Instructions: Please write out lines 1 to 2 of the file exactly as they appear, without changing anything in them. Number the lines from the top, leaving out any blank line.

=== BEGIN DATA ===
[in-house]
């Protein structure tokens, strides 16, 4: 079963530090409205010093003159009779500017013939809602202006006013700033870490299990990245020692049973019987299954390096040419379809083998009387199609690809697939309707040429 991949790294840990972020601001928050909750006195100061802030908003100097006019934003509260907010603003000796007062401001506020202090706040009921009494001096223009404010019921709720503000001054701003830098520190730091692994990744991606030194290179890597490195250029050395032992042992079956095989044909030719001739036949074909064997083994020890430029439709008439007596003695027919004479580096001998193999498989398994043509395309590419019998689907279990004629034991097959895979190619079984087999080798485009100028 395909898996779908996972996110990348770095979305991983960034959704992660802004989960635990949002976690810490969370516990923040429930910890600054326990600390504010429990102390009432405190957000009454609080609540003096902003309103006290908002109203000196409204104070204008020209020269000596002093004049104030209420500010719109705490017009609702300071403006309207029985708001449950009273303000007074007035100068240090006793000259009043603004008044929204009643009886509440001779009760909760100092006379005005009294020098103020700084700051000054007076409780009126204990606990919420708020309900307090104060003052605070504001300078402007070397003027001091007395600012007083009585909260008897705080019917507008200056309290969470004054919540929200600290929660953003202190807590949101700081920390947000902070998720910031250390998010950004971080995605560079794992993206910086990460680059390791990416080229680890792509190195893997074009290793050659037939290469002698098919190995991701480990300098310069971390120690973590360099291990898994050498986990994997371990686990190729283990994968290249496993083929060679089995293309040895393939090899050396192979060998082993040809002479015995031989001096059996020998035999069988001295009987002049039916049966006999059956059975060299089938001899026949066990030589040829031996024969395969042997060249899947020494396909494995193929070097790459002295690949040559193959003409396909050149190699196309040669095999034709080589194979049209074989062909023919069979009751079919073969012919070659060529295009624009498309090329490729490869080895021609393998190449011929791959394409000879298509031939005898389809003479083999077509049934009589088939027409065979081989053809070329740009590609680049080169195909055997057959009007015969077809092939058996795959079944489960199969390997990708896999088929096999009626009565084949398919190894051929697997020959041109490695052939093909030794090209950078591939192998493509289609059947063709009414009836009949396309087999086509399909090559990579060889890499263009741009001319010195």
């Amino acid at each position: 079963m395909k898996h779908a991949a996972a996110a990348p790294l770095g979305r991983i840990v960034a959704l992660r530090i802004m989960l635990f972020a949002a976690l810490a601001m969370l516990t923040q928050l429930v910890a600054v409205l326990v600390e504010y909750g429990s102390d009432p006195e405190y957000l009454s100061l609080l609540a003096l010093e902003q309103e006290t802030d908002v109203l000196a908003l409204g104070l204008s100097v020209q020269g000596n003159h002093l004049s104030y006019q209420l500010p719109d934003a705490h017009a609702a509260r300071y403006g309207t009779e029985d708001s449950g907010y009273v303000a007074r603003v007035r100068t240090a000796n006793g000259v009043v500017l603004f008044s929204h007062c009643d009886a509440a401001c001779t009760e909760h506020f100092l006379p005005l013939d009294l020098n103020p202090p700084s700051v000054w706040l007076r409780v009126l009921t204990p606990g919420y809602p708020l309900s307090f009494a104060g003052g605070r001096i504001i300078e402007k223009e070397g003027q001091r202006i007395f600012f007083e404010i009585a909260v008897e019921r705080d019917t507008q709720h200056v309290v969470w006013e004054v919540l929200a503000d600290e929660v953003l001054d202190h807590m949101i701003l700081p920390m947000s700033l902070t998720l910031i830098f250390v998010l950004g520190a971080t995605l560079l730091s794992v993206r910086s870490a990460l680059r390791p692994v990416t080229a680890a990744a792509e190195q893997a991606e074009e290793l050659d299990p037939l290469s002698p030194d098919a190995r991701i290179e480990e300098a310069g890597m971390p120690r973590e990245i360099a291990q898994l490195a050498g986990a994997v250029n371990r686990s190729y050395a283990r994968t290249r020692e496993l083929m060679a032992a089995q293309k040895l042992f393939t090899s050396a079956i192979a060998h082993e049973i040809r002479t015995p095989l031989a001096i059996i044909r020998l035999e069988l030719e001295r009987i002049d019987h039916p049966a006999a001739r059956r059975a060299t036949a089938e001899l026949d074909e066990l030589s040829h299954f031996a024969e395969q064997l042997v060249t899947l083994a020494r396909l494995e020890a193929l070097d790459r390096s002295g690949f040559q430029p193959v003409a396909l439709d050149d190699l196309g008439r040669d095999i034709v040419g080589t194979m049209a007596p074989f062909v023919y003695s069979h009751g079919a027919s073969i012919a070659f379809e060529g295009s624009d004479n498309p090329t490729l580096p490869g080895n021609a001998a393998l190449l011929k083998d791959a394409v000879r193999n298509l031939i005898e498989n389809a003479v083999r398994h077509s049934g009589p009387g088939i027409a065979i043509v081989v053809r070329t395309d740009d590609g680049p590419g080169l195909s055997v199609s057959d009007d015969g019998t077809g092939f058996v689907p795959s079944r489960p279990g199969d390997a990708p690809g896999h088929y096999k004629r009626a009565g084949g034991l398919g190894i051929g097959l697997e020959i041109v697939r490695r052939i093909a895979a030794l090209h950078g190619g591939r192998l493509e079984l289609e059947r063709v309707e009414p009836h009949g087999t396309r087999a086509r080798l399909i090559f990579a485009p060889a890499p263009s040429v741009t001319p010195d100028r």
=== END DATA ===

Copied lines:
[in-house]
């Protein structure tokens, strides 16, 4: 079963530090409205010093003159009779500017013939809602202006006013700033870490299990990245020692049973019987299954390096040419379809083998009387199609690809697939309707040429 991949790294840990972020601001928050909750006195100061802030908003100097006019934003509260907010603003000796007062401001506020202090706040009921009494001096223009404010019921709720503000001054701003830098520190730091692994990744991606030194290179890597490195250029050395032992042992079956095989044909030719001739036949074909064997083994020890430029439709008439007596003695027919004479580096001998193999498989398994043509395309590419019998689907279990004629034991097959895979190619079984087999080798485009100028 395909898996779908996972996110990348770095979305991983960034959704992660802004989960635990949002976690810490969370516990923040429930910890600054326990600390504010429990102390009432405190957000009454609080609540003096902003309103006290908002109203000196409204104070204008020209020269000596002093004049104030209420500010719109705490017009609702300071403006309207029985708001449950009273303000007074007035100068240090006793000259009043603004008044929204009643009886509440001779009760909760100092006379005005009294020098103020700084700051000054007076409780009126204990606990919420708020309900307090104060003052605070504001300078402007070397003027001091007395600012007083009585909260008897705080019917507008200056309290969470004054919540929200600290929660953003202190807590949101700081920390947000902070998720910031250390998010950004971080995605560079794992993206910086990460680059390791990416080229680890792509190195893997074009290793050659037939290469002698098919190995991701480990300098310069971390120690973590360099291990898994050498986990994997371990686990190729283990994968290249496993083929060679089995293309040895393939090899050396192979060998082993040809002479015995031989001096059996020998035999069988001295009987002049039916049966006999059956059975060299089938001899026949066990030589040829031996024969395969042997060249899947020494396909494995193929070097790459002295690949040559193959003409396909050149190699196309040669095999034709080589194979049209074989062909023919069979009751079919073969012919070659060529295009624009498309090329490729490869080895021609393998190449011929791959394409000879298509031939005898389809003479083999077509049934009589088939027409065979081989053809070329740009590609680049080169195909055997057959009007015969077809092939058996795959079944489960199969390997990708896999088929096999009626009565084949398919190894051929697997020959041109490695052939093909030794090209950078591939192998493509289609059947063709009414009836009949396309087999086509399909090559990579060889890499263009741009001319010195």